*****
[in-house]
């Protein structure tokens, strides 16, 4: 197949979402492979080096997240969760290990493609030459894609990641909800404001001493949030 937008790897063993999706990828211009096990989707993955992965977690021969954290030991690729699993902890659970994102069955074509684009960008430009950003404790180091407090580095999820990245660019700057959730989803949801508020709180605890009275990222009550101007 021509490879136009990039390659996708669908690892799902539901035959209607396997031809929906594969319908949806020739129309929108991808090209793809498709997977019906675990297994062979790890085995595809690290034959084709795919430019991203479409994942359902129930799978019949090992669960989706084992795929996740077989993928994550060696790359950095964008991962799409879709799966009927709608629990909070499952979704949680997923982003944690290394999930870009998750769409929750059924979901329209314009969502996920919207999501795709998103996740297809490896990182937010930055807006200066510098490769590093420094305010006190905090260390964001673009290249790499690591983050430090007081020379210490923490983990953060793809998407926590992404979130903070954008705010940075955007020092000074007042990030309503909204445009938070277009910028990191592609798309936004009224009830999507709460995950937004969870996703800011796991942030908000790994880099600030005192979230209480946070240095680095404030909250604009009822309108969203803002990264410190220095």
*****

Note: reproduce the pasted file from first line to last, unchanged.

[in-house]
């Protein structure tokens, strides 16, 4: 197949979402492979080096997240969760290990493609030459894609990641909800404001001493949030 937008790897063993999706990828211009096990989707993955992965977690021969954290030991690729699993902890659970994102069955074509684009960008430009950003404790180091407090580095999820990245660019700057959730989803949801508020709180605890009275990222009550101007 021509490879136009990039390659996708669908690892799902539901035959209607396997031809929906594969319908949806020739129309929108991808090209793809498709997977019906675990297994062979790890085995595809690290034959084709795919430019991203479409994942359902129930799978019949090992669960989706084992795929996740077989993928994550060696790359950095964008991962799409879709799966009927709608629990909070499952979704949680997923982003944690290394999930870009998750769409929750059924979901329209314009969502996920919207999501795709998103996740297809490896990182937010930055807006200066510098490769590093420094305010006190905090260390964001673009290249790499690591983050430090007081020379210490923490983990953060793809998407926590992404979130903070954008705010940075955007020092000074007042990030309503909204445009938070277009910028990191592609798309936004009224009830999507709460995950937004969870996703800011796991942030908000790994880099600030005192979230209480946070240095680095404030909250604009009822309108969203803002990264410190220095």